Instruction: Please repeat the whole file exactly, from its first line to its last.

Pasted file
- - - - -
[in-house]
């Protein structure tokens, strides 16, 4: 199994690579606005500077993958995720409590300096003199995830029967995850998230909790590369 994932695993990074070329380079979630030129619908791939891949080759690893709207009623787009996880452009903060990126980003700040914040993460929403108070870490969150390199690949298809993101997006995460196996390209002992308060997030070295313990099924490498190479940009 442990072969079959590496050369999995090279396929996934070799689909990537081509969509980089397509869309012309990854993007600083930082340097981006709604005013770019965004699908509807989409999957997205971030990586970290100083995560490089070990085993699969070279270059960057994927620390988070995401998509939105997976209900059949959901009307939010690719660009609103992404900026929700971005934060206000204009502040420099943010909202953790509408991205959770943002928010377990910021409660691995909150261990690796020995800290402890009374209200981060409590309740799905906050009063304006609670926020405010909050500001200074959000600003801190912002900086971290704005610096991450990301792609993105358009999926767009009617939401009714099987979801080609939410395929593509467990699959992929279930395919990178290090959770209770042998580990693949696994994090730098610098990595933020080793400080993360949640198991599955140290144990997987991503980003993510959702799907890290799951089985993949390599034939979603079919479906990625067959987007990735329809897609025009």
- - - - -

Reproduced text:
[in-house]
């Protein structure tokens, strides 16, 4: 199994690579606005500077993958995720409590300096003199995830029967995850998230909790590369 994932695993990074070329380079979630030129619908791939891949080759690893709207009623787009996880452009903060990126980003700040914040993460929403108070870490969150390199690949298809993101997006995460196996390209002992308060997030070295313990099924490498190479940009 442990072969079959590496050369999995090279396929996934070799689909990537081509969509980089397509869309012309990854993007600083930082340097981006709604005013770019965004699908509807989409999957997205971030990586970290100083995560490089070990085993699969070279270059960057994927620390988070995401998509939105997976209900059949959901009307939010690719660009609103992404900026929700971005934060206000204009502040420099943010909202953790509408991205959770943002928010377990910021409660691995909150261990690796020995800290402890009374209200981060409590309740799905906050009063304006609670926020405010909050500001200074959000600003801190912002900086971290704005610096991450990301792609993105358009999926767009009617939401009714099987979801080609939410395929593509467990699959992929279930395919990178290090959770209770042998580990693949696994994090730098610098990595933020080793400080993360949640198991599955140290144990997987991503980003993510959702799907890290799951089985993949390599034939979603079919479906990625067959987007990735329809897609025009």